I am sad to report the news that the painter Lee Sherry has died. Lee went to Reed College with David Reed, Leslie Scalapino, Mei-mei Berssenbrugge, Nina Wiener, and James Sherry, whom she later married. A marvellous painter, Lee had solo shows in the 1970s at the Susan Caldwell Gallery (NY). She designed ROOF magazine, where she was also the art editor. In addition, Lee designed a number of early Roof Books covers. She had significant relationships with the artist Porfirio DiDonna (1942-1986) and the poet Peter Seaton (1942-2010). She wrote a piece in tribute to Porfirio DiDonna for M/E/A/N/I/N/G #1 (1986) and wrote an essay, "Painting the Painting" for L=A=N-G=U=A=G=E #12 (1980). She is survived by her father and step-mother Bernard and Jane Sahlins. Her mother, Fritzie Sahlins, who with Bernard Sahlins was a founder of the legendary Chicago improvisational troupe Second City, died in 1991.
Lee Sherry page at M/E/A/N/I/N/G on-line
photographs of studio with paintings, 2012
See William Zimmer's 1983 review in Arts (attribution not confirmed)
photo ©1985 Peter Bellamy, used with permission. Painting by Sherry in background.
I miss Lee and I miss her paintings terribly.
In the mid ‘60s, at Christmas break, after a year or two at Reed College, I drove Lee and Nina Wiener down from Portland, Oregon to San Diego, where my parents lived, in my Volkswagen Beetle. They wanted to catch a cheaper flight from San Diego to visit Nina’s parents in the Southwest. Lee spent the whole time high in the back seat, reading and writing, while I tried unsuccessfully to flirt with Nina. We drove straight through, quite a few hours, and I must have been a little crazy to do it. I dropped them off at the airport and never told my parents.
By the ‘70s Lee was a fellow painter in New York and I visited her studio several times on the upper West Side. It was very funky, incrusted with paint as I remember it. We traded paintings and I really love the painting that I have. Sometimes we hang her painting over the lunch table in my studio and I have included it in a shows I’ve curated. The painting has really lasted well. It always looks exciting and fresh.
More recently, I visited Lee’s studio on the Lower East Side several times and sometimes we would go out to dinner. She would call and I would come over. A few times she also came to lunch in my studio and we would put up her painting so we could all see it at lunch. The last time I visited her studio was in 2009. Luckily on that visit I had a new cell phone and took images of her paintings and even snuck a few images of Lee. She didn’t want me to take her picture.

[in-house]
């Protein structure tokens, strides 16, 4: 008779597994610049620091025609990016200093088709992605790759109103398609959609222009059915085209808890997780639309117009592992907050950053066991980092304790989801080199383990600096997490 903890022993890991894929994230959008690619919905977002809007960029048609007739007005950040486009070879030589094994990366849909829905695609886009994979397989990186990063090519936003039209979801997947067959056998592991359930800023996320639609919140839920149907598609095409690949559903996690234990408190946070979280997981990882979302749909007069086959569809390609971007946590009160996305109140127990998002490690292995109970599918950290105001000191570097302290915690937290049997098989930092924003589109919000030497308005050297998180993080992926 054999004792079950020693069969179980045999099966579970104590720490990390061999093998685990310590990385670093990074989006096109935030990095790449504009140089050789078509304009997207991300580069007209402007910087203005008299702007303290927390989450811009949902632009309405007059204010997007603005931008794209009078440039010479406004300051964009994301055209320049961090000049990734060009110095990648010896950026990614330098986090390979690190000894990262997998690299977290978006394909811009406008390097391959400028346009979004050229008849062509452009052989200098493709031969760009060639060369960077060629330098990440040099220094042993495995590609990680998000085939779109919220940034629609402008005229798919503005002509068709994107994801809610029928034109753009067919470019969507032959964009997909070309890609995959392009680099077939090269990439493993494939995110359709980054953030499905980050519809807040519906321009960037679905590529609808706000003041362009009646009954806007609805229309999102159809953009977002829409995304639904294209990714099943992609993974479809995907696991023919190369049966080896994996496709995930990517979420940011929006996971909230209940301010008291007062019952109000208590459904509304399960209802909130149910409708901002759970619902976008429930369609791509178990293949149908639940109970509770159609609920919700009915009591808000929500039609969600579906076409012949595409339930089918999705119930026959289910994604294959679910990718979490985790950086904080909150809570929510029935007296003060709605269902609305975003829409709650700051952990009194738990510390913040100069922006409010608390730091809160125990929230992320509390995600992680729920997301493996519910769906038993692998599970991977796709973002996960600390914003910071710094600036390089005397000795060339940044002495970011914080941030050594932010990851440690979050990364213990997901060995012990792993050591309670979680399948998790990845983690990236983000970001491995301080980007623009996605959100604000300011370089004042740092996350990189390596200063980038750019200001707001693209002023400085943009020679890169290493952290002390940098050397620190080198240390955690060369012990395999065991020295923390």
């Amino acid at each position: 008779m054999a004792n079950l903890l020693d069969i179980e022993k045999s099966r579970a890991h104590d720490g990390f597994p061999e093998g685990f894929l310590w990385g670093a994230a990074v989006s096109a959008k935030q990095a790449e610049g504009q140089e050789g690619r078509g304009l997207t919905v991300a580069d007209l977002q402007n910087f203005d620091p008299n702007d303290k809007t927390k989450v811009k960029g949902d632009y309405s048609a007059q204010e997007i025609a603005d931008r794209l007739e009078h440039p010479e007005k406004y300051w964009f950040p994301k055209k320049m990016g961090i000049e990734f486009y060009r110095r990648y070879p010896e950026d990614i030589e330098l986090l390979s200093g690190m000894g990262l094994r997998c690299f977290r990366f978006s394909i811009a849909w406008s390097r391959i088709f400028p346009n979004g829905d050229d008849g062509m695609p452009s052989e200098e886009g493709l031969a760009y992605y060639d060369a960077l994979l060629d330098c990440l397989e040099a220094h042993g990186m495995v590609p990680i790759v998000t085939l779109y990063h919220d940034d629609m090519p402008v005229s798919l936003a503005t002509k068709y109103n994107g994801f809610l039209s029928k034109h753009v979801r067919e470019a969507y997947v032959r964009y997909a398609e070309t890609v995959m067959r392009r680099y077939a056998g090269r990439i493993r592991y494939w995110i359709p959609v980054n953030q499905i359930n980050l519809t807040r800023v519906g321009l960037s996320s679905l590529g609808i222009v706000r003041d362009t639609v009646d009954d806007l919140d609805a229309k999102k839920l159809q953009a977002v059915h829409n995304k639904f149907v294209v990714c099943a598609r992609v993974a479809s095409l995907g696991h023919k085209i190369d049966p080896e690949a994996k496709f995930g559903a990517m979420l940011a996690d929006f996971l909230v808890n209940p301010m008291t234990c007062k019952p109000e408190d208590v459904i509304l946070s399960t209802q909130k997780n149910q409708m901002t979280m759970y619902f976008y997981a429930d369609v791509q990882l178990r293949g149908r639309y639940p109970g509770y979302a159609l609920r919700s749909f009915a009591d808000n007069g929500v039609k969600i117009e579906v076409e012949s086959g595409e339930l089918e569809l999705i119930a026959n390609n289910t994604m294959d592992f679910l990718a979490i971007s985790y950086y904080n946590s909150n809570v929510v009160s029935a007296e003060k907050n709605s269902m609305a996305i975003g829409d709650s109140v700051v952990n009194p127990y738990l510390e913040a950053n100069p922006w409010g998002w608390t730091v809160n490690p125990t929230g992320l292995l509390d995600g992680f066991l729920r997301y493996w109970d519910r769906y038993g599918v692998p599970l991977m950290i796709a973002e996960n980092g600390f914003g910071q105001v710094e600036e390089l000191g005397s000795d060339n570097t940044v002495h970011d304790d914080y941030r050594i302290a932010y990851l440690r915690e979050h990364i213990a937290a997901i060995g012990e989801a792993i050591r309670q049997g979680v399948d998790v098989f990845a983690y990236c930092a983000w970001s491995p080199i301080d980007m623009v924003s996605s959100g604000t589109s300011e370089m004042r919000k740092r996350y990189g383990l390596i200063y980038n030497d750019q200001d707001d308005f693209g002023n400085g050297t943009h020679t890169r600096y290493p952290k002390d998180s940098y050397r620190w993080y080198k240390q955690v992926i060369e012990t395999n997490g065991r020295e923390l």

All fifty to a hundred paintings in her studio were made from two colors; the same orange (cadmium, I think) and the same blue (cerulean, I think). All the paintings consisted of circles of one of the colors on the other color – mostly orange on blue. Sometimes the circles were small, sometimes large; sometimes there were only a few circles in a painting and sometimes there were many circles.
Sometimes the circles were cropped by the edge of the painting and sometimes not. This all sounds a little crazy and certainly obsessive and I guess it was. But what was remarkable was something that I would have thought impossible. Each of the paintings was very different, very specific. Each had it’s own life, was fought for, and found in a way that only it could be found. Each painting was the record of a very different journey. There was no repetition. The clue that led me to see this was how her touch varied and was appropriate for what happened in each painting.
Lee was still very involved in each painting, still thinking about them all, and wanted to talk in specifics. Some paintings she especially liked and others she doubted. I loved them all because each was so “painted”. The more I look the more I didn’t understand how this could happen when each painting had so much in common with the others. Her talk of the distinctions and her favorites made me think about which were my favorites and my head started to swim. If I had to choose between them and take home just one or two to go with my other painting which would it be? Like Lee, I had favorites, but I became more and more confused. Then I decided that showing a large group of the paintings would be the best way to see them – even stacking them one on top of the other as well as hanging them on the wall – a room of paintings. I thought that if I were asked to curate a show and pick an artist I would invite Lee and show the paintings in this way. I don’t think Lee liked the idea at all, but she was polite and never told me that directly. To her, installing the paintings in this way would have prevented seeing each painting for its own qualities. She was probably right.
About a week before she died Lee called my studio to invite me over again. She had called before and I had put off going over and this time I didn’t return the call. She spoke to Rey Akdogan. Rey says that Lee was very cheerful during their conversation and very proud of her new paintings. I wish I had gone over. How had her paintings developed? I wish I had seen. They must be something really special.
photographs by David Reed from visit to Lee Sherry's studio in December 2009 featuring paintings by Lee.
and some Lee Sherry covers: